welcomes the awarding of an anti-corruption The International Federation of Journalists (IFJ) prize to Sri Lankan journalist and press freedom activist Poddala Jayantha, who was forced into exile after a brutal attack in June 2009.
Jayantha received corruption watchdog Transparency International’s Integrity Award on November 12 in recognition of his fearless reporting on corruption in Sri Lanka, in a climate where critical investigative journalism has been stymied by government oppression and partisan violence. In one report for Silumina, Jayantha exposed an alleged LKR 3.6 billion (USD 37 million) case of tax fraud.
The journalist has also worked tirelessly in defence of freedom of expression and media workers’ rights in his role as former General Secretary of the Sri Lankan Working Journalists’ Association (SLWJA), an IFJ affiliate.
“The IFJ applauds Transparency International’s recognition of the integrity and courage of Poddala Jayanthya, who is known as much for his excellent investigative journalism as his unrelenting defence of journalists’ rights and freedom of expression,” IFJ General Secretary Aidan White said.
“The award sends a clear message that corruption and human rights abuses must be exposed and reminds us of the crucial role of journalists who help in uncovering these crimes.”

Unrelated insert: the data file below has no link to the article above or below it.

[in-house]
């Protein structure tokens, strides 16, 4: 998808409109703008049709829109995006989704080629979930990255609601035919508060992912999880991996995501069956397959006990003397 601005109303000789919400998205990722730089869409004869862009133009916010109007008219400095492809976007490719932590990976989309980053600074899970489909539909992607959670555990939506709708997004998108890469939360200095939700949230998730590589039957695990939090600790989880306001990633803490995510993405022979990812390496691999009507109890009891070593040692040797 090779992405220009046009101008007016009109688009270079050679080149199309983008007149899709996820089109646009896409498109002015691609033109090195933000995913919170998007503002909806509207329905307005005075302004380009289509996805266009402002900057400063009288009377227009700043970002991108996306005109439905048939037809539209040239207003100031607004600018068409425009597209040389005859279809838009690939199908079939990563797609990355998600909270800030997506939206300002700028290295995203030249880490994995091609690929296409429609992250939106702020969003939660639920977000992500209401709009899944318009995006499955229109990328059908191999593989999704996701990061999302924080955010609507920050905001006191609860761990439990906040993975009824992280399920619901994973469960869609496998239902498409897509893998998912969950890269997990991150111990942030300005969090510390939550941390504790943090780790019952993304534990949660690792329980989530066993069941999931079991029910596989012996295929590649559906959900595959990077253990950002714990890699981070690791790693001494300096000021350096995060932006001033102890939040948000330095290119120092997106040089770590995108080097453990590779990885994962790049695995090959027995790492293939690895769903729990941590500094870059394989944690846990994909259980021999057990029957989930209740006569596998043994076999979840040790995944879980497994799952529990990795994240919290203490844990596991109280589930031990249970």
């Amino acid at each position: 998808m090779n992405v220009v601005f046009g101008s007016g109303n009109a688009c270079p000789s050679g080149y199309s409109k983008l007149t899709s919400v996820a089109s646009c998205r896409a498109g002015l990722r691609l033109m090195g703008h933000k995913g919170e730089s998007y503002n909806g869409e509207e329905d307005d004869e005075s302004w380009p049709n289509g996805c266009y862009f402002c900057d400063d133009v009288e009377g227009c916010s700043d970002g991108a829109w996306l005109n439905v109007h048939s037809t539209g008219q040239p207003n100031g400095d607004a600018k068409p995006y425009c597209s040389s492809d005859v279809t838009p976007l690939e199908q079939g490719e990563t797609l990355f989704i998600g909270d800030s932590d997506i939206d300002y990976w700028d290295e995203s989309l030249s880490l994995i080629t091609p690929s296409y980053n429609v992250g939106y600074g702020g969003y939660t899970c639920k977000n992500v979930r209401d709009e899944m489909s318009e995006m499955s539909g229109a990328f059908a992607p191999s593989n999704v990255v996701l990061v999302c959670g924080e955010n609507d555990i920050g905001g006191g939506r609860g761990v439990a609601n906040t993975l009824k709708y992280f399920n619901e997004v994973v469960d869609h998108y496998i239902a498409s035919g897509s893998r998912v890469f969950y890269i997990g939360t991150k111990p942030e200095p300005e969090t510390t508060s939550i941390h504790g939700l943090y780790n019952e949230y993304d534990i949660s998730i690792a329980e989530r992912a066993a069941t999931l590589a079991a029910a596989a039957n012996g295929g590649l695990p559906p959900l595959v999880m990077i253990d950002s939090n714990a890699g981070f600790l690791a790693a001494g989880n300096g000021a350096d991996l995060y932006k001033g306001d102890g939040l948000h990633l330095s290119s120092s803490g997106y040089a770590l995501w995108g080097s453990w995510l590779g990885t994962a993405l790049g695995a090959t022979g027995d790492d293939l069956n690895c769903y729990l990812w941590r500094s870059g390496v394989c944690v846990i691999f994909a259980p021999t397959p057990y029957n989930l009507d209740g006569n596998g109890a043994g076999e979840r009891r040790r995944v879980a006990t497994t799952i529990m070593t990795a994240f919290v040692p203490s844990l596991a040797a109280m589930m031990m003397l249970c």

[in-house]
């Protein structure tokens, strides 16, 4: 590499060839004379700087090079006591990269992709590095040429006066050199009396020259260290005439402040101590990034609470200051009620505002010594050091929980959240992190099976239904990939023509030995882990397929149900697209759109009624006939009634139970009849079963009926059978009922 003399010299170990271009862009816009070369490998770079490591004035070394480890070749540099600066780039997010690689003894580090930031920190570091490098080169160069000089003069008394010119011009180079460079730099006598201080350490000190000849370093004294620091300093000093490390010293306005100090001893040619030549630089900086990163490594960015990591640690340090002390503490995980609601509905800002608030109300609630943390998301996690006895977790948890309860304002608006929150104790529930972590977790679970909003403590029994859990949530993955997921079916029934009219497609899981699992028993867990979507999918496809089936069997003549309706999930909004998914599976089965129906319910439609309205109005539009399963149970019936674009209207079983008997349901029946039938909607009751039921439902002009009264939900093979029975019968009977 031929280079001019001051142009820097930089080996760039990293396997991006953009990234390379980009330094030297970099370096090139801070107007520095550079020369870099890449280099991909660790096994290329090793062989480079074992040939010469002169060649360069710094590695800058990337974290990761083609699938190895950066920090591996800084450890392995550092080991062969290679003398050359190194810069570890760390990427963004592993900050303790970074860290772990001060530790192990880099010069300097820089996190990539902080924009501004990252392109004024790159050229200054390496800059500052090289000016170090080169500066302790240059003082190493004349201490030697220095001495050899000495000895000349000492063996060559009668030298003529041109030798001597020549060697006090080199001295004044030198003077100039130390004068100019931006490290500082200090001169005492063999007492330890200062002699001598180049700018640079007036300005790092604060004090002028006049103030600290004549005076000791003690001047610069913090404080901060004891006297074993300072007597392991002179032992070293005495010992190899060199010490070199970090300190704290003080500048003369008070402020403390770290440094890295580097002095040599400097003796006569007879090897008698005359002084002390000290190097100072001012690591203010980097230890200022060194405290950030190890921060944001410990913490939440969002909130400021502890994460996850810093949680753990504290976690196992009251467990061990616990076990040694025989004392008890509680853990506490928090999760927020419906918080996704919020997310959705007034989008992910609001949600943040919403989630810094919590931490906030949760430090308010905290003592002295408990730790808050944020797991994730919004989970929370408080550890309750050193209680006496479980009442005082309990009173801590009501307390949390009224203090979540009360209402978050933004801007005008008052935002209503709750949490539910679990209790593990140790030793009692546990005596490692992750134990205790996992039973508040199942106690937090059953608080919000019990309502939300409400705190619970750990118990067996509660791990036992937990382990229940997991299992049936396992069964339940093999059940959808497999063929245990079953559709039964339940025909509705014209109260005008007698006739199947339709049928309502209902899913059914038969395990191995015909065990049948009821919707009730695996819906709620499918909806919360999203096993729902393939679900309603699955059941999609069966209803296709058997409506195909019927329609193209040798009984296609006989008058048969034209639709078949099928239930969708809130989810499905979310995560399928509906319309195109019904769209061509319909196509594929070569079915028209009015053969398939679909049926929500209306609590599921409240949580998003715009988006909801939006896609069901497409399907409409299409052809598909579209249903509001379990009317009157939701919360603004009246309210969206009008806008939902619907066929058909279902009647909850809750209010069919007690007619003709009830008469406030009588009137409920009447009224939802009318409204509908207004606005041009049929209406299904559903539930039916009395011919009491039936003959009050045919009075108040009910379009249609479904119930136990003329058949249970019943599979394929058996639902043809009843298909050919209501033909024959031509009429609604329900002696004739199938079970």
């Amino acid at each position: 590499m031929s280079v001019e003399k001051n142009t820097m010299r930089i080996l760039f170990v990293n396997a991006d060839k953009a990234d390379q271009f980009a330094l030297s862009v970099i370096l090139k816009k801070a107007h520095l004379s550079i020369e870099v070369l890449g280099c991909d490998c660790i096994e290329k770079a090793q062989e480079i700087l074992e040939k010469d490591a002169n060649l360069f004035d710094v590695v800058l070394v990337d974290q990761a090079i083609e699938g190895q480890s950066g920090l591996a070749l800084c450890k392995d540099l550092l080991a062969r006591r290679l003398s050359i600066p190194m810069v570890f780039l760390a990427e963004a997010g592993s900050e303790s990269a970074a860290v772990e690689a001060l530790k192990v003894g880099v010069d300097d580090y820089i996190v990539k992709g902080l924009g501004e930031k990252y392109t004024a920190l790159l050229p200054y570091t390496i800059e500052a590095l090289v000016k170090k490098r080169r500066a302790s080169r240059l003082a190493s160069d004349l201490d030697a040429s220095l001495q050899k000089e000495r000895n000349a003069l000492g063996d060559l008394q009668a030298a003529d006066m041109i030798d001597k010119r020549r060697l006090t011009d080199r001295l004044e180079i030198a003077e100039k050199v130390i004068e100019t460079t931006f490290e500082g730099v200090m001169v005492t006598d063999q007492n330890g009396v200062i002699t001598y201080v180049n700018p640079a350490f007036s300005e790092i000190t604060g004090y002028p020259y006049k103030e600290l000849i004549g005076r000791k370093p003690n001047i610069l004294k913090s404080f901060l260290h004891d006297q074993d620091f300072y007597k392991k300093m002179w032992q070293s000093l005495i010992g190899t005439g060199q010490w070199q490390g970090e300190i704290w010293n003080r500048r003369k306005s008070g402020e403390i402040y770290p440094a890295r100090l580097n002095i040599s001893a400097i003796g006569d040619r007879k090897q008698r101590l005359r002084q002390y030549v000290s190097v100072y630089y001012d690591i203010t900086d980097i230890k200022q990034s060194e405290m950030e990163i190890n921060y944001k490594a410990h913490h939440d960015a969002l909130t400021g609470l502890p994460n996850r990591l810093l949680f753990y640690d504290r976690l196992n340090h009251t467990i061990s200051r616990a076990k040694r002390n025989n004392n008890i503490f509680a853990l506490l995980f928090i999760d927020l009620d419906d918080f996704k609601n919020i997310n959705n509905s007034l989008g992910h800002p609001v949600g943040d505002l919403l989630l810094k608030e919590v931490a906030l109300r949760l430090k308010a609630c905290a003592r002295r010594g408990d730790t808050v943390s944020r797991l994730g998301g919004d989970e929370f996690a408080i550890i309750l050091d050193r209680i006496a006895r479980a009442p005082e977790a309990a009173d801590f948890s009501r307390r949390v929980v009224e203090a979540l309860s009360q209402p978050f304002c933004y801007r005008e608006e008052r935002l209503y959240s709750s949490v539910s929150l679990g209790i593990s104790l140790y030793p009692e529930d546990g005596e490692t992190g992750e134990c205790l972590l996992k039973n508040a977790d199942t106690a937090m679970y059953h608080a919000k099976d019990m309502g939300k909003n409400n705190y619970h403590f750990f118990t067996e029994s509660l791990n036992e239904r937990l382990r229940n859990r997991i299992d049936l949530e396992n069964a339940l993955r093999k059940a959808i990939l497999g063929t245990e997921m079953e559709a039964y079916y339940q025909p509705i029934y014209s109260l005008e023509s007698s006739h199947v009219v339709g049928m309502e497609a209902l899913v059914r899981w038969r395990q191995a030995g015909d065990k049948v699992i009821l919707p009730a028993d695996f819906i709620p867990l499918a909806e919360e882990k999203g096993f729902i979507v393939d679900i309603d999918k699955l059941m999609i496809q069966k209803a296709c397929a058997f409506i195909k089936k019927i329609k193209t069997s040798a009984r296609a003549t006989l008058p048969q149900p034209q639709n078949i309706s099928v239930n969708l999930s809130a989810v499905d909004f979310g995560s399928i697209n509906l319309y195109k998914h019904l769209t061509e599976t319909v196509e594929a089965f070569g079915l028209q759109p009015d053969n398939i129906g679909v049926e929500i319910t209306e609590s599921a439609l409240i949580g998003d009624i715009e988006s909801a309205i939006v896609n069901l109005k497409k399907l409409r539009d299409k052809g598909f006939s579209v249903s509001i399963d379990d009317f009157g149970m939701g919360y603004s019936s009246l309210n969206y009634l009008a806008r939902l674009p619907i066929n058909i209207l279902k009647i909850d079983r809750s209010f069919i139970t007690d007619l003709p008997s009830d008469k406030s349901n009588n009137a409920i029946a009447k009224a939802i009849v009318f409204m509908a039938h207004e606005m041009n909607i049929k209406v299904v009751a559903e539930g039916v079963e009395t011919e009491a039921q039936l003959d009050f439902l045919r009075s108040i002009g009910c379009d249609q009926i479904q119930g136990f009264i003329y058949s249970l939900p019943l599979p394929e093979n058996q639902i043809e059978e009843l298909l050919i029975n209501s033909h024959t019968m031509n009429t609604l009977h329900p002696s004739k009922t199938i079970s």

Jayantha, who left Sri Lanka after being abducted and assaulted in an attack which has left him with permanent disabilities, continues in his role as President of the SLWJA in exile in the United States.
Meanwhile, a government ban issued on November 10 which prevented BBC journalists from reporting on a hearing into the country’s civil war in the country’s north was lifted on November 14, the BBC reported.
Government officials had prevented the BBC crew from attending the trials, which hope to determine ways to avoid repeating the atrocities committed in the country’s ethnic conflict between the Sinhalese majority and separatist group the Liberation Tigers of Tamil Eelam (LTTE).
Restrictions on media remain in place for access to the predominantly Tamil north of the country, which is home to a number of refugee camps and military installations, according to BBC reports.